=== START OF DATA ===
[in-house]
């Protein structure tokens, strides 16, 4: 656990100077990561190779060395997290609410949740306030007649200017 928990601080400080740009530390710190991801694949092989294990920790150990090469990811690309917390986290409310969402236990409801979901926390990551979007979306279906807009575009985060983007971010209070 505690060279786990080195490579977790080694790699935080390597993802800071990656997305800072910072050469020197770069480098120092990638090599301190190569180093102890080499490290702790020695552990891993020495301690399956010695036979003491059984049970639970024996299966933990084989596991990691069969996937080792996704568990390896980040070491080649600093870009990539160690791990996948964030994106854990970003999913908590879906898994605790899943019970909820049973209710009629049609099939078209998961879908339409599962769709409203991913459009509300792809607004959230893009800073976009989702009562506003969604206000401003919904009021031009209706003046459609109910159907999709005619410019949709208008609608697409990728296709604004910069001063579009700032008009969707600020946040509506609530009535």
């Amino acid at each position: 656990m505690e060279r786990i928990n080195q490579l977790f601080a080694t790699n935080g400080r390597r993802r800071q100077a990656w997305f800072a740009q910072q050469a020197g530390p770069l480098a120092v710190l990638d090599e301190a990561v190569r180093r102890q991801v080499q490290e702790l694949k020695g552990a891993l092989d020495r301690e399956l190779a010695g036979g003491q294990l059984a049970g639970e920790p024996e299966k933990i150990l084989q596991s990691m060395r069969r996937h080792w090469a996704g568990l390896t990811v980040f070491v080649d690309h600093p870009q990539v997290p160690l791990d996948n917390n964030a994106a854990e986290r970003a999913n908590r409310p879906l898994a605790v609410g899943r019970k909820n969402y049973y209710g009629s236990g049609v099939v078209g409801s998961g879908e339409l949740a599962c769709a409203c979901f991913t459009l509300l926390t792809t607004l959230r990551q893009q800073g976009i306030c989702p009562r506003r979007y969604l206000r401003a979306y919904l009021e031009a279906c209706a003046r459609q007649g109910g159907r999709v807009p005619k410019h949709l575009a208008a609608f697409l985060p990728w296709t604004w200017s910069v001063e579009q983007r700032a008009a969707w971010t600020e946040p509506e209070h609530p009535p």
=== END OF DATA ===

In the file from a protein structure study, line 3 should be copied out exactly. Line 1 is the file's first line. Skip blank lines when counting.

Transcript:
């Amino acid at each position: 656990m505690e060279r786990i928990n080195q490579l977790f601080a080694t790699n935080g400080r390597r993802r800071q100077a990656w997305f800072a740009q910072q050469a020197g530390p770069l480098a120092v710190l990638d090599e301190a990561v190569r180093r102890q991801v080499q490290e702790l694949k020695g552990a891993l092989d020495r301690e399956l190779a010695g036979g003491q294990l059984a049970g639970e920790p024996e299966k933990i150990l084989q596991s990691m060395r069969r996937h080792w090469a996704g568990l390896t990811v980040f070491v080649d690309h600093p870009q990539v997290p160690l791990d996948n917390n964030a994106a854990e986290r970003a999913n908590r409310p879906l898994a605790v609410g899943r019970k909820n969402y049973y209710g009629s236990g049609v099939v078209g409801s998961g879908e339409l949740a599962c769709a409203c979901f991913t459009l509300l926390t792809t607004l959230r990551q893009q800073g976009i306030c989702p009562r506003r979007y969604l206000r401003a979306y919904l009021e031009a279906c209706a003046r459609q007649g109910g159907r999709v807009p005619k410019h949709l575009a208008a609608f697409l985060p990728w296709t604004w200017s910069v001063e579009q983007r700032a008009a969707w971010t600020e946040p509506e209070h609530p009535p």